Politician’s wife opens up on postnatal depression

Lindsay Robinson in her home

Lindsay Robinson in her home

Despite her pleas for help, Lindsay Robinson was left abandonded by health professionals to the terrifying world of postnatal depression. Here she speaks movingly about those dark days

The birth of a baby does not always guarantee a joyful onward journey - such was the case for Lindsay Robinson, wife of east Belfast MP Gavin Robinson, who is gradually emerging from the indiscriminate grip of postnatal depression (PND).

When her son Reuben was born two and a half years ago, the overwhelming swell of emotion, the mother and baby chemistry that we hear so much about and is supposedly wired into a mother’s DNA, was absent. Like many new mums, Lindsay hadn’t fallen madly in love with her newborn, instead she felt bereft and scared.

Looking back, first-time mother Lindsay believes the PND took hold the moment Reuben was born, or possibly even earlier during her pregnancy.

She says:‘‘It never felt real that I was pregnant. I could never actually believe that I was carrying a baby. I never felt joy, nothing was ever exciting.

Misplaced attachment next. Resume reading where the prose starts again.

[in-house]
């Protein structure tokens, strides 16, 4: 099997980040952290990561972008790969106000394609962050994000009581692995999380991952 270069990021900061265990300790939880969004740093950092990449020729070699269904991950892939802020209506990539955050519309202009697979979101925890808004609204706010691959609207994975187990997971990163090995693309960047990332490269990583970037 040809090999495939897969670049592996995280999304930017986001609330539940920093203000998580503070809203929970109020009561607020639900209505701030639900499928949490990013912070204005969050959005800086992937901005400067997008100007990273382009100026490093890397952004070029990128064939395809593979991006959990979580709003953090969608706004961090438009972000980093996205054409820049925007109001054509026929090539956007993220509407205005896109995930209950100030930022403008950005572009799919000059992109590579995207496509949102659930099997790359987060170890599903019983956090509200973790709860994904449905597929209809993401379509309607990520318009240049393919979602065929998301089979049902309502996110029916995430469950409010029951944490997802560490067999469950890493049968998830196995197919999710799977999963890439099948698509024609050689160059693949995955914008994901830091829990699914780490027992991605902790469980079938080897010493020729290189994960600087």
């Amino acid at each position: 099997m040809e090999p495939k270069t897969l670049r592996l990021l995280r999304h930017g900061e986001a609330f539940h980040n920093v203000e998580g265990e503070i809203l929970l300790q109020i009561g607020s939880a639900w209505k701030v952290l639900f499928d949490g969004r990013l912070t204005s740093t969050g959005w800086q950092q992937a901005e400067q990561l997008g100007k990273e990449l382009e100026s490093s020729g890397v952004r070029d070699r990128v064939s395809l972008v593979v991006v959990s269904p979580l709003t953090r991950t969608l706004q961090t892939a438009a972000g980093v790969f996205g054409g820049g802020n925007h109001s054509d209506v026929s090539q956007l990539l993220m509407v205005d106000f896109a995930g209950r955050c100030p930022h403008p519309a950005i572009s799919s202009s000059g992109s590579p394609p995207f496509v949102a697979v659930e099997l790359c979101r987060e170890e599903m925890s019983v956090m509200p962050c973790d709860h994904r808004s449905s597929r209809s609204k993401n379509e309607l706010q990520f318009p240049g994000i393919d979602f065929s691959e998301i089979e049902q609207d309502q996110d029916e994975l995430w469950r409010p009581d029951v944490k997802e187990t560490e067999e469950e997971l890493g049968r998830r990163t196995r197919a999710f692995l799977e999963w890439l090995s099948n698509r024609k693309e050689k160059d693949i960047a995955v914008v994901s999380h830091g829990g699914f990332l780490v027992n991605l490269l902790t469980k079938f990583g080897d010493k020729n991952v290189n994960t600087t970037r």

‘‘As soon as he was born the postnatal depression hit me that second - I know now it was postnatal depression, but then I just thought my world was falling apart.’’

Lindsay, 33, says she simply couldn’t register that the tiny pink bundle in the plastic hospital cot belonged to her.

‘‘I couldn’t believe that he was my baby. I looked at him and thought ‘that’s a baby, but how in the world is that actually my baby?.’’

As visiting friends and family left the hospital ‘‘all full of the joys’’, she, by stark contrast, was full of trepidation and panic.

‘‘I didn’t sleep the whole night thinking I’ve made the biggest mistake of my life because I felt nothing.’’

At home with a new baby, an overwhelming desire to bolt overcame her.

‘‘I remember holding Reuben and looking at the door and thinking I want to run, literally I was thinking how quickly can I give the baby to mum and just never come back. It was sheer willpower that kept me there.

‘‘It was just awful, it was like a darkness engulfed me and I just couldn’t get out.’’

Amid the turbulence, exhaustion and anxiety of this time, Lindsay, who is originally from Portstewart and still retains a soft Co Londonderry accent, repeatedly sought help from health professionals only to have her concerns dismissed.

Shockingly, it took two years before she was taken seriously and given treatment.

‘‘Gavin and my mum knew that something was seriously wrong,’’ she says.

‘‘ The first time I mentioned how I was feeling was at my six-week appointment after Reuben was born.

‘‘Through tears I told the doctor some of what I was feeling to which she said ‘what are you talking about, that’s how all mums feel. You’ll be fine just get on with it.’’